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Taliban cancel public holiday for Nowruz but say celebrations allowed

 Statement by President Joe Biden and First Lady Jill Biden Marking Nowruz

Nowruz


Jill and I extend our best wishes to all who are celebrating Nowruz in the United States and around the world today — including in Iran and across the Middle East, in Central and South Asia, in the Caucuses, and in Europe.


The Nowruz holiday brings family and friends together around the table to give thanks for loved ones, count our blessings, share meals and gifts, reflect on the year that has passed, and welcome the arrival of spring and the possibilities of a new season. That spirit of new beginnings and the joy of Nowruz is reflected in our own Haft-Sin table at the White House, representing our hopes for the new year. It is a recognition and celebration of the vibrant cultures and friendships of our many diaspora communities in America who make extraordinary contributions and strengthen the fabric of our nation every day. To everyone celebrating, Eid-eh Shoma Mobarak — we wish you a Happy Nowruz.




 Afghanistan's Taliban administration said there would be no public holiday for the Persian New Year this week, but said they would not stop people from celebrating the festival.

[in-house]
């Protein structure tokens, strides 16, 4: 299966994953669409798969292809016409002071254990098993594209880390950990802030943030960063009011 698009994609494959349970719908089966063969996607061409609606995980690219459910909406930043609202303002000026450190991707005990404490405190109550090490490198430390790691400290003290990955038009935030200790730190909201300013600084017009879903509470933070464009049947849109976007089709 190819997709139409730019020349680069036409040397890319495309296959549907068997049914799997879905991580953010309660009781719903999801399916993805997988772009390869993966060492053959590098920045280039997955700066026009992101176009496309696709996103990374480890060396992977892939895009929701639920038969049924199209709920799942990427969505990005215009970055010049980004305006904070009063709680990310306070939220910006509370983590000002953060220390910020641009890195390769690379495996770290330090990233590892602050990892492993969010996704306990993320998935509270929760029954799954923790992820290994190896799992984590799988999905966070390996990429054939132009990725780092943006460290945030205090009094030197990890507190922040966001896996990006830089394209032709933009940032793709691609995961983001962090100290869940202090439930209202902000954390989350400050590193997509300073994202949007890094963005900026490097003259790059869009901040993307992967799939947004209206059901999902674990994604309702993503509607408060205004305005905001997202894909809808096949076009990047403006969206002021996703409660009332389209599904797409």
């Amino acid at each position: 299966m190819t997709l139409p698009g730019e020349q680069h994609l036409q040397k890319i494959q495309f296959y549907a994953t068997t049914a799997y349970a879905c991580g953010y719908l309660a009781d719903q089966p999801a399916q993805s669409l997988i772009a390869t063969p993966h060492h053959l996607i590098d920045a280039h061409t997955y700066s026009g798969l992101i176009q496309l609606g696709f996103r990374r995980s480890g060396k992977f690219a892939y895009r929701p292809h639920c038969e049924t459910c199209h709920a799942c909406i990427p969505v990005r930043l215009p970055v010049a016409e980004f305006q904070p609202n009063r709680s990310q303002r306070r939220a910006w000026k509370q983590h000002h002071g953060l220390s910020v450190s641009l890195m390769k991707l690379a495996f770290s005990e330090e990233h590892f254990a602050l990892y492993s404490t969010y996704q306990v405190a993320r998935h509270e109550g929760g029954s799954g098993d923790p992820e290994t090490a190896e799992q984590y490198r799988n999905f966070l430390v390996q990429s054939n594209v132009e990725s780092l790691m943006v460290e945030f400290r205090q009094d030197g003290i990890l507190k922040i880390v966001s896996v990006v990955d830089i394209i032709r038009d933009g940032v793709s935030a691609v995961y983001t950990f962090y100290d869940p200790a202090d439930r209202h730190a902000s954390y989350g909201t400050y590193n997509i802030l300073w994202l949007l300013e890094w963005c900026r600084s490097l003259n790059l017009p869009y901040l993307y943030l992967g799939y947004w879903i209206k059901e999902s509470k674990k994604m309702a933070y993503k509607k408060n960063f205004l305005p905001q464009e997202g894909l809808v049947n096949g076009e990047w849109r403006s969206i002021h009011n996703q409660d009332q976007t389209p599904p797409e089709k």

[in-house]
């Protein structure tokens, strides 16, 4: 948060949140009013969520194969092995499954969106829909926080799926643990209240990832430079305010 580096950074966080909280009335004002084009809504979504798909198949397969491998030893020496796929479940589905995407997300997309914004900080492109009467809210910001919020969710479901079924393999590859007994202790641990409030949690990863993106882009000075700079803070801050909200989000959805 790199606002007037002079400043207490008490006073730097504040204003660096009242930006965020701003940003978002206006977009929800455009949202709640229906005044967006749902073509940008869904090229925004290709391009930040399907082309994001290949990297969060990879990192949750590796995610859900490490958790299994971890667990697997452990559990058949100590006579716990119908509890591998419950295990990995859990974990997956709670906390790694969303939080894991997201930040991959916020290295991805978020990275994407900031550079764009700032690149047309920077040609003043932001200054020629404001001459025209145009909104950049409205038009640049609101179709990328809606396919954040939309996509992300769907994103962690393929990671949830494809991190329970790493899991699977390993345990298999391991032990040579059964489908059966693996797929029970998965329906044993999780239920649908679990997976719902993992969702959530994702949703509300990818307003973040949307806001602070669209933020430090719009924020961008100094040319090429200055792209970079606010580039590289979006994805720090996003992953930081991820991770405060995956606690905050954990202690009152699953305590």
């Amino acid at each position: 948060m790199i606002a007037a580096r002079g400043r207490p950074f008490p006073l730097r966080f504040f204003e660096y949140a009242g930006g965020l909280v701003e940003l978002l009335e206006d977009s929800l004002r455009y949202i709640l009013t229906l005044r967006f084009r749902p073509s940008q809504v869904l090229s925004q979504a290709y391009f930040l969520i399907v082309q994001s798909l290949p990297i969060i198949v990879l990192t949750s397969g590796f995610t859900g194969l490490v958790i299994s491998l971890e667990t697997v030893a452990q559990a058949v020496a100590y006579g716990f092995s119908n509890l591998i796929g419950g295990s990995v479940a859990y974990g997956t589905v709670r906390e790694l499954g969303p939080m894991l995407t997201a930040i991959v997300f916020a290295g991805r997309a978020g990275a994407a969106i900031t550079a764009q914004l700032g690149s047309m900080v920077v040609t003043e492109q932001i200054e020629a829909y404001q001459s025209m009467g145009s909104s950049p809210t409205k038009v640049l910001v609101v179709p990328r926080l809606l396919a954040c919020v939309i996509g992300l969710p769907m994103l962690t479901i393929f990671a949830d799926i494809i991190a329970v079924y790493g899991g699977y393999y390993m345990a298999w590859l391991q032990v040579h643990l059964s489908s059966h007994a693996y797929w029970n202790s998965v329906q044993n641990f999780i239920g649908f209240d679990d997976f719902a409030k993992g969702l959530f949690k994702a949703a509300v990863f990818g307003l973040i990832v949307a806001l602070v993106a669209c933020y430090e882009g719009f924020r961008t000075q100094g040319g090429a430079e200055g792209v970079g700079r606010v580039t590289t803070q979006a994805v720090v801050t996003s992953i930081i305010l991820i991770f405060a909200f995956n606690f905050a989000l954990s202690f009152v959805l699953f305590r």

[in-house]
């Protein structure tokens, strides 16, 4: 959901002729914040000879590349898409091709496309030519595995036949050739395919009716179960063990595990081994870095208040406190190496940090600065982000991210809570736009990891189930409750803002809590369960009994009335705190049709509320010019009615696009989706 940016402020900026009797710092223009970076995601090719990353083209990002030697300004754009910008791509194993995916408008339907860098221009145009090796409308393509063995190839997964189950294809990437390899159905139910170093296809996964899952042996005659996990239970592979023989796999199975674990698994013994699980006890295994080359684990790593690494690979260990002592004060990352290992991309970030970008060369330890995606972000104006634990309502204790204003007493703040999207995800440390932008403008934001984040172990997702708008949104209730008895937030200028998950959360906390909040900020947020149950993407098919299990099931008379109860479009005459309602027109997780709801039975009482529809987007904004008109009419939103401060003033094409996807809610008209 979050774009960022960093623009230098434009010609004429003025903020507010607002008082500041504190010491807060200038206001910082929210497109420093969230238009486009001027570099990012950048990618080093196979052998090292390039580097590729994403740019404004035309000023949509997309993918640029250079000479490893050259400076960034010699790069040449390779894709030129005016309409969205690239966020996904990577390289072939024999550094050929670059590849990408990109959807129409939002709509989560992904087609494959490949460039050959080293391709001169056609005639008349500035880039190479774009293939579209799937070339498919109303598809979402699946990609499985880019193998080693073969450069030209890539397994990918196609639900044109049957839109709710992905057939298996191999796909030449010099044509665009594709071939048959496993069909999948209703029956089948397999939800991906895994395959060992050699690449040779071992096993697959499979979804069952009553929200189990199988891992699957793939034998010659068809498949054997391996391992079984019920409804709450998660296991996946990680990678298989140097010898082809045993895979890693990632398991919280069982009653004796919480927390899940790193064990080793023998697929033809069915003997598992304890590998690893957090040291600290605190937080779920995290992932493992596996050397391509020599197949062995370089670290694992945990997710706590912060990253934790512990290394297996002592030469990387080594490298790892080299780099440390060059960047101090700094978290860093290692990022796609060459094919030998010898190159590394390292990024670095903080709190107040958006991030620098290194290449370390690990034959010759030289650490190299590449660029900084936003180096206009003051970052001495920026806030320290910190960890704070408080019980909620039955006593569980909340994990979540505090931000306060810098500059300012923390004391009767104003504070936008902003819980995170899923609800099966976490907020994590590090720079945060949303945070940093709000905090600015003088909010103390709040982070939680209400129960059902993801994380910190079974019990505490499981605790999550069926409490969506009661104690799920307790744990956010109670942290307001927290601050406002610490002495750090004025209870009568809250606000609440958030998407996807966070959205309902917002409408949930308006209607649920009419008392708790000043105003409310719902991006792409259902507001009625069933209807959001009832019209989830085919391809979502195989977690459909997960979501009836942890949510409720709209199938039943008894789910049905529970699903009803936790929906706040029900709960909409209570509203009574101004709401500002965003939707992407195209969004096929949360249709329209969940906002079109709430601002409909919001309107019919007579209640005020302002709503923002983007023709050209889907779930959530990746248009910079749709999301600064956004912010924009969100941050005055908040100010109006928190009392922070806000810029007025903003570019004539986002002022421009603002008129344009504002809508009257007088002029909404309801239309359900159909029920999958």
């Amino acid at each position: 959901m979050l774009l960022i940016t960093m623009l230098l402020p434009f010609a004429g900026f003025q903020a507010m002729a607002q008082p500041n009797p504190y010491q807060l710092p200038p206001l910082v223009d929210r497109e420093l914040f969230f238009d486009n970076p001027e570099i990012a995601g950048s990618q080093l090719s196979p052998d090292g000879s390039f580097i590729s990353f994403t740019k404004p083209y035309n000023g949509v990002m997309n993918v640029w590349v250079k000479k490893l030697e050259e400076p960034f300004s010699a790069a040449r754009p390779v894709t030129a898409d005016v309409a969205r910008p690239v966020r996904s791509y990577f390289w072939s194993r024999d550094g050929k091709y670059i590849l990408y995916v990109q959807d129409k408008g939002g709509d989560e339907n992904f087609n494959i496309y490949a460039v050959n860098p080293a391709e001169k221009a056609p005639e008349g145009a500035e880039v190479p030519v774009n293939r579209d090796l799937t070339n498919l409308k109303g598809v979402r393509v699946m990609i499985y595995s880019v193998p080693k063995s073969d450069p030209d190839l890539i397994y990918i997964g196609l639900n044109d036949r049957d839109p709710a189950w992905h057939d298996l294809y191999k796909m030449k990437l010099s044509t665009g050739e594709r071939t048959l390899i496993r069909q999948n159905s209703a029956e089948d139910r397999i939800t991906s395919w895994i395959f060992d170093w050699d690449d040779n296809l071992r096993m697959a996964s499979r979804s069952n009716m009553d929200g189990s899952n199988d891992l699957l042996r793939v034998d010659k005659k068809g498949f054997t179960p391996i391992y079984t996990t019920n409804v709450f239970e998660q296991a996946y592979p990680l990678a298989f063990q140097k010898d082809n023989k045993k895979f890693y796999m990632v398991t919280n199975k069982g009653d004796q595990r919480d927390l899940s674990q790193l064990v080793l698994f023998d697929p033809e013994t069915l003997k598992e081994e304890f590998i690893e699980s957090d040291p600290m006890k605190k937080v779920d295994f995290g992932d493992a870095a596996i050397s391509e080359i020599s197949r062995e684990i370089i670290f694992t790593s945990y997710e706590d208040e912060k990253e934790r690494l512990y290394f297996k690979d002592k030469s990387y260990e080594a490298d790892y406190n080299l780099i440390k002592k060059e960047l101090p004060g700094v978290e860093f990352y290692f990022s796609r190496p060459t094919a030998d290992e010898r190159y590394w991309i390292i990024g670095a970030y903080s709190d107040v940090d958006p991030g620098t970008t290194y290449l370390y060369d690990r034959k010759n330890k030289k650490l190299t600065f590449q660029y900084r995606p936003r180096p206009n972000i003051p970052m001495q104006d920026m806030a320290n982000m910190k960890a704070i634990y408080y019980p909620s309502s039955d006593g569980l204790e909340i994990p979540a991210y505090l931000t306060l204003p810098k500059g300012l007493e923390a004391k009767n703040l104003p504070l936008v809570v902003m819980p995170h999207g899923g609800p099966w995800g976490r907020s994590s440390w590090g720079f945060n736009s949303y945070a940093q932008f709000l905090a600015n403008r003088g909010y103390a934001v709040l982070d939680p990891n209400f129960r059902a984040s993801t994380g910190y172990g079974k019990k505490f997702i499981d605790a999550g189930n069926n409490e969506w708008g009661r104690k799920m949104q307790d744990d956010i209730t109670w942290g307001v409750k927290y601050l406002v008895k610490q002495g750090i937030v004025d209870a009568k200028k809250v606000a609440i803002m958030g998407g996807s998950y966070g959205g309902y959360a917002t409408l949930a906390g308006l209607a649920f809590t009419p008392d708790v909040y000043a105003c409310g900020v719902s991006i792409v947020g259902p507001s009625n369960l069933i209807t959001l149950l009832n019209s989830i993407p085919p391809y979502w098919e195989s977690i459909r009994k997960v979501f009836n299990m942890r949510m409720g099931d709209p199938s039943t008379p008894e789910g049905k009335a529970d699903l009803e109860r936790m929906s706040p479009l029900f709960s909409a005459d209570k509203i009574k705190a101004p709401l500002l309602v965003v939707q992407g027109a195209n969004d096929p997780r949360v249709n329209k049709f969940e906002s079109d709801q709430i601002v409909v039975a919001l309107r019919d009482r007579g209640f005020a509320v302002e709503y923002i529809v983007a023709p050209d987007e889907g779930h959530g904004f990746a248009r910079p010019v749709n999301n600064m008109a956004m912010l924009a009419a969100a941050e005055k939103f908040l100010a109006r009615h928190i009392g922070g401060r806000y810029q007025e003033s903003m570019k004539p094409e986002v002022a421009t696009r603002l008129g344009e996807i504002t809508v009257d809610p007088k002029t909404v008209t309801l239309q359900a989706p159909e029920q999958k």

Persian New Year, known as Nowruz and celebrated throughout Iran and Central Asia, is a popular festival in Afghanistan and usually marked by a public holiday, when families gather to prepare festive dishes and welcome the beginning of spring.


Mohammad Yunus Sidiqi, spokesman for the labour ministry, told Reuters that there would be no official public holiday on Monday, when Nowruz was set to take place.


An information ministry spokesman said the holiday was not in accordance with Islamic law, but that private celebrations by civilians would be allowed.


"We are not officially celebrating Nowruz," said Abdul Ahad Amad, head of publications at the information ministry. "If people want to do something we are not preventing them."


The Islamist Taliban took over the country in August. The international community and many Afghans have called on the group to form a representative government and recognise the pluralism of the country, which is made up of multiple ethnic groups and cultural influences.


Though workers will have to return to the office and public university students said exams had been scheduled for Monday, there were signs that Afghans would still celebrate.


Colourful flags were strung up across streets in parts of Kabul and the leaders of mosques in the capital and the northern city of Mazar-i-Sharif said they were preparing for a traditional banner-raising ceremony known as Jahenda Bala, but were waiting for guidance from authorities on whether they would be able to go ahead.


"The coming of Spring is engrained and rooted in our history, our literature, our cultural memory, our traditions, and our cultural heritage," said Munazza Ebtikar, a PhD candidate at the University of Oxford focusing on the history and anthropology of Afghanistan.


"Celebrating Nowruz has become a political act, it's about preservation and resistance," she said.

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